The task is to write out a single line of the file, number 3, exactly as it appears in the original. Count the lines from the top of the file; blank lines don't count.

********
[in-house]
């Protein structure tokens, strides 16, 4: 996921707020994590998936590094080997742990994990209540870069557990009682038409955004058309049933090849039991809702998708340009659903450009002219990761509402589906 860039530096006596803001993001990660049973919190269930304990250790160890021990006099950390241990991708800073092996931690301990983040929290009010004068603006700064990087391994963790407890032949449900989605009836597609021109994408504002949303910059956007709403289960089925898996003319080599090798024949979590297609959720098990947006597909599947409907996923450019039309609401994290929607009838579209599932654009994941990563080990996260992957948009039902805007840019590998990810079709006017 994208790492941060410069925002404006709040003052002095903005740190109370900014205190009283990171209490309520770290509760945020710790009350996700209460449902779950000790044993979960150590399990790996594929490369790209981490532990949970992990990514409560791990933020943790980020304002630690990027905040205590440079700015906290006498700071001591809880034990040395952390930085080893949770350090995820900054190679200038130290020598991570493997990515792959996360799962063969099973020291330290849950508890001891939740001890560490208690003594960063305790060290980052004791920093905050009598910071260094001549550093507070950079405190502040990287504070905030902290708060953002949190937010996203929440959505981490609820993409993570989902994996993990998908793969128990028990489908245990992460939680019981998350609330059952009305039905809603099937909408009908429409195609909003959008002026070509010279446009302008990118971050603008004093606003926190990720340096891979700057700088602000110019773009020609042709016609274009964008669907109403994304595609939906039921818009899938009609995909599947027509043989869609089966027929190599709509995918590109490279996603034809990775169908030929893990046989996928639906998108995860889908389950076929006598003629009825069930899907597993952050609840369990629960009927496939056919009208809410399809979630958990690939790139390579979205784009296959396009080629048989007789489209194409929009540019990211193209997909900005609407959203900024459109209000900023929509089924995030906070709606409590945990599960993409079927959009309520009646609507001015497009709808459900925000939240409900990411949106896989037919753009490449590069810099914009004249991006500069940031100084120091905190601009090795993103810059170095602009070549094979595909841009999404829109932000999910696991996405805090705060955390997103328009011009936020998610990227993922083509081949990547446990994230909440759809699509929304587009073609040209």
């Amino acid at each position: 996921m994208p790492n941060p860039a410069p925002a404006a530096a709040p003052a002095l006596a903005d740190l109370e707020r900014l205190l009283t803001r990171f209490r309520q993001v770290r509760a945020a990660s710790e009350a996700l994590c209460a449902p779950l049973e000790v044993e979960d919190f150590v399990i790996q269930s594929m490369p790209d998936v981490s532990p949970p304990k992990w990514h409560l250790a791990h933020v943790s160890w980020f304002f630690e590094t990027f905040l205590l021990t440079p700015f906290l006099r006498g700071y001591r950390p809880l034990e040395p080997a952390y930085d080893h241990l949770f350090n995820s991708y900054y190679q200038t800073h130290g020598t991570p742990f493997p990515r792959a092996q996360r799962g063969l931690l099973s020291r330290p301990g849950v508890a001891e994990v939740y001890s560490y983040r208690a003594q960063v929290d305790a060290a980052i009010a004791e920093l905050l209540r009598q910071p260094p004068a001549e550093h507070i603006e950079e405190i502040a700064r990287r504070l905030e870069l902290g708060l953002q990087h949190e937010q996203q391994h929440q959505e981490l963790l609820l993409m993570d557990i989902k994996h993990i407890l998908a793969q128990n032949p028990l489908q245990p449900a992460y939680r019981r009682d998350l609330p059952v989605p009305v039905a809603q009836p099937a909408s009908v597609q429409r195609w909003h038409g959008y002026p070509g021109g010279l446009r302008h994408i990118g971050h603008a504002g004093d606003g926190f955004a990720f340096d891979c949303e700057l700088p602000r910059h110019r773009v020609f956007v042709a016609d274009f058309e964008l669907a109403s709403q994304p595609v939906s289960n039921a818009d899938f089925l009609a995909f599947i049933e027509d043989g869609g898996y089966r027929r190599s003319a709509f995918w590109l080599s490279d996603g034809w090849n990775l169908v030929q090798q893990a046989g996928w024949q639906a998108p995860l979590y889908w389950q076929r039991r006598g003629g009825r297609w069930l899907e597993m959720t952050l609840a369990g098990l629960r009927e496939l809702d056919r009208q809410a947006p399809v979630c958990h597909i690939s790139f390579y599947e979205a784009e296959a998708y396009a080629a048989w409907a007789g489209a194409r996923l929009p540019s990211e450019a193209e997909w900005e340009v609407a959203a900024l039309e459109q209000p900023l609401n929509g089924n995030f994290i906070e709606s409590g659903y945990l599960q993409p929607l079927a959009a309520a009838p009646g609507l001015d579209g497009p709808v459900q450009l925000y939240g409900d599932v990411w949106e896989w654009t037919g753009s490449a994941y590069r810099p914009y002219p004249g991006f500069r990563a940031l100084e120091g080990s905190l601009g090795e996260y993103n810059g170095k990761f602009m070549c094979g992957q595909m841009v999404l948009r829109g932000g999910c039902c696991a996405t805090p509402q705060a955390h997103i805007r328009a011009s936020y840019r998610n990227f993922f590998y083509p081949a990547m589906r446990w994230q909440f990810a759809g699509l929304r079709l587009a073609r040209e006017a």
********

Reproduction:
């Amino acid at each position: 996921m994208p790492n941060p860039a410069p925002a404006a530096a709040p003052a002095l006596a903005d740190l109370e707020r900014l205190l009283t803001r990171f209490r309520q993001v770290r509760a945020a990660s710790e009350a996700l994590c209460a449902p779950l049973e000790v044993e979960d919190f150590v399990i790996q269930s594929m490369p790209d998936v981490s532990p949970p304990k992990w990514h409560l250790a791990h933020v943790s160890w980020f304002f630690e590094t990027f905040l205590l021990t440079p700015f906290l006099r006498g700071y001591r950390p809880l034990e040395p080997a952390y930085d080893h241990l949770f350090n995820s991708y900054y190679q200038t800073h130290g020598t991570p742990f493997p990515r792959a092996q996360r799962g063969l931690l099973s020291r330290p301990g849950v508890a001891e994990v939740y001890s560490y983040r208690a003594q960063v929290d305790a060290a980052i009010a004791e920093l905050l209540r009598q910071p260094p004068a001549e550093h507070i603006e950079e405190i502040a700064r990287r504070l905030e870069l902290g708060l953002q990087h949190e937010q996203q391994h929440q959505e981490l963790l609820l993409m993570d557990i989902k994996h993990i407890l998908a793969q128990n032949p028990l489908q245990p449900a992460y939680r019981r009682d998350l609330p059952v989605p009305v039905a809603q009836p099937a909408s009908v597609q429409r195609w909003h038409g959008y002026p070509g021109g010279l446009r302008h994408i990118g971050h603008a504002g004093d606003g926190f955004a990720f340096d891979c949303e700057l700088p602000r910059h110019r773009v020609f956007v042709a016609d274009f058309e964008l669907a109403s709403q994304p595609v939906s289960n039921a818009d899938f089925l009609a995909f599947i049933e027509d043989g869609g898996y089966r027929r190599s003319a709509f995918w590109l080599s490279d996603g034809w090849n990775l169908v030929q090798q893990a046989g996928w024949q639906a998108p995860l979590y889908w389950q076929r039991r006598g003629g009825r297609w069930l899907e597993m959720t952050l609840a369990g098990l629960r009927e496939l809702d056919r009208q809410a947006p399809v979630c958990h597909i690939s790139f390579y599947e979205a784009e296959a998708y396009a080629a048989w409907a007789g489209a194409r996923l929009p540019s990211e450019a193209e997909w900005e340009v609407a959203a900024l039309e459109q209000p900023l609401n929509g089924n995030f994290i906070e709606s409590g659903y945990l599960q993409p929607l079927a959009a309520a009838p009646g609507l001015d579209g497009p709808v459900q450009l925000y939240g409900d599932v990411w949106e896989w654009t037919g753009s490449a994941y590069r810099p914009y002219p004249g991006f500069r990563a940031l100084e120091g080990s905190l601009g090795e996260y993103n810059g170095k990761f602009m070549c094979g992957q595909m841009v999404l948009r829109g932000g999910c039902c696991a996405t805090p509402q705060a955390h997103i805007r328009a011009s936020y840019r998610n990227f993922f590998y083509p081949a990547m589906r446990w994230q909440f990810a759809g699509l929304r079709l587009a073609r040209e006017a």